All those working in stroke are all too aware that haemorrhagic stroke can be devastating for patients and their families, yet despite intensive research there remains a relative lack of acute treatments. With the neutral outcome of TICH-2, it is vital that we intensify our efforts to find novel approaches to treating haemorrhagic stroke. Today’s Haemorrhagic Stroke session showcased nine diverse and interesting studies that may lead to patient benefit in the future.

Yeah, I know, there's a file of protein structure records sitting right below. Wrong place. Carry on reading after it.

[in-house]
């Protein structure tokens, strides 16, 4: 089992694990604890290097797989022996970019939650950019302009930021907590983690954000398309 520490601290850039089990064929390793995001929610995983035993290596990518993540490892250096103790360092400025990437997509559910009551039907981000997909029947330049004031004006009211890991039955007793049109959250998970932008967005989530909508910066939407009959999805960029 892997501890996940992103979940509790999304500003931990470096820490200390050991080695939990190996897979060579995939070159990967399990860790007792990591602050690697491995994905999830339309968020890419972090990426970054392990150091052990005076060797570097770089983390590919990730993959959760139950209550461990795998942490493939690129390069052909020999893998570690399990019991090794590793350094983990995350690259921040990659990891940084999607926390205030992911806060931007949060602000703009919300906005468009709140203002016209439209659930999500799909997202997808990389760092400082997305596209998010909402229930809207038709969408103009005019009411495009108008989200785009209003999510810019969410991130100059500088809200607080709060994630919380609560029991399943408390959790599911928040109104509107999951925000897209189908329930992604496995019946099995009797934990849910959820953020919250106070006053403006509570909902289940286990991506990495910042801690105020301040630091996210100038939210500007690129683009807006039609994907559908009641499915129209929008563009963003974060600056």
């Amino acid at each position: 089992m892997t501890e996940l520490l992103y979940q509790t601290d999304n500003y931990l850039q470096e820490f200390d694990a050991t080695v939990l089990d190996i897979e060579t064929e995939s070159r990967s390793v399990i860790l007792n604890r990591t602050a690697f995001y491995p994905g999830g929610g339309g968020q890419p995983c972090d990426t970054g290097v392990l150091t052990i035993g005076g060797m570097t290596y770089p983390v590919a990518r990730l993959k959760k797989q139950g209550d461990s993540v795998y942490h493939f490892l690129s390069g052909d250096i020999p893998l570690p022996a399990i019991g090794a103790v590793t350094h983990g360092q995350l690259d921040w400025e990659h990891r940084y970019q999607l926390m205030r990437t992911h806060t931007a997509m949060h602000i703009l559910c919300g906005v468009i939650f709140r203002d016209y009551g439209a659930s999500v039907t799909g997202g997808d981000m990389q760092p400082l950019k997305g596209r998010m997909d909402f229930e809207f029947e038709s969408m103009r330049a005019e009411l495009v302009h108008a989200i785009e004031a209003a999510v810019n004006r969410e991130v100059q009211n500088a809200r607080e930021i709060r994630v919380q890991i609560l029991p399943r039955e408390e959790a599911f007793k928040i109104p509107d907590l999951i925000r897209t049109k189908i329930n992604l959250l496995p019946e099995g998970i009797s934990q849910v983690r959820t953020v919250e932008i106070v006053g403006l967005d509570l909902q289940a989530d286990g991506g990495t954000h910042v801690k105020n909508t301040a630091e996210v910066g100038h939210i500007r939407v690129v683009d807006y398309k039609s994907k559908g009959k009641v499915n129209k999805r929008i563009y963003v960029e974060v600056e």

We opened with Dr Parry-Jones from Manchester in the UK describing INFLAME-ICH, a sub-study of the MISTIE III surgical trial. This work demonstrated an intense inflammatory response within the haematoma and will help inform trial of anti-inflammatory agents. Dr Morotti from Pavia, Italy described the BAT score, a simple tool to predict expansion from the plain CT. Talks from Dr Wollenweber and Dr Marti-Fabregas highlighted the importance of cortical superficial siderosis and microbleeds for prediction of subsequent intracerebral haemorrhage. Dr Song from Sydney, Australia, described a score based on acute physiological variables and demonstrated that it predicts outcome. This underpins the INTERACT3 cluster-randomised trial of an acute care bundle targeting rapid physiological control, currently underway in China. The next two talks stayed with the theme of acute physiology, with Dr Law from Nottingham, UK, finding hyperglycaemia to be associated with severe stroke but not worse outcome in the TICH-2 trial and Dr Toyoda presenting further analysis of the ATACH-2 trial of intensive blood pressure lowering. The penultimate talk from Dr You (Suzhou, China) described early and late neurological decline in the INTERACT2 trial. The final talk by Dr Parry-Jones described how introducing a simple ‘ABC’ care bundle was associated with a sustained 33% drop in 30-day case fatality at his hospital and he showed how much of this was down to better supportive care.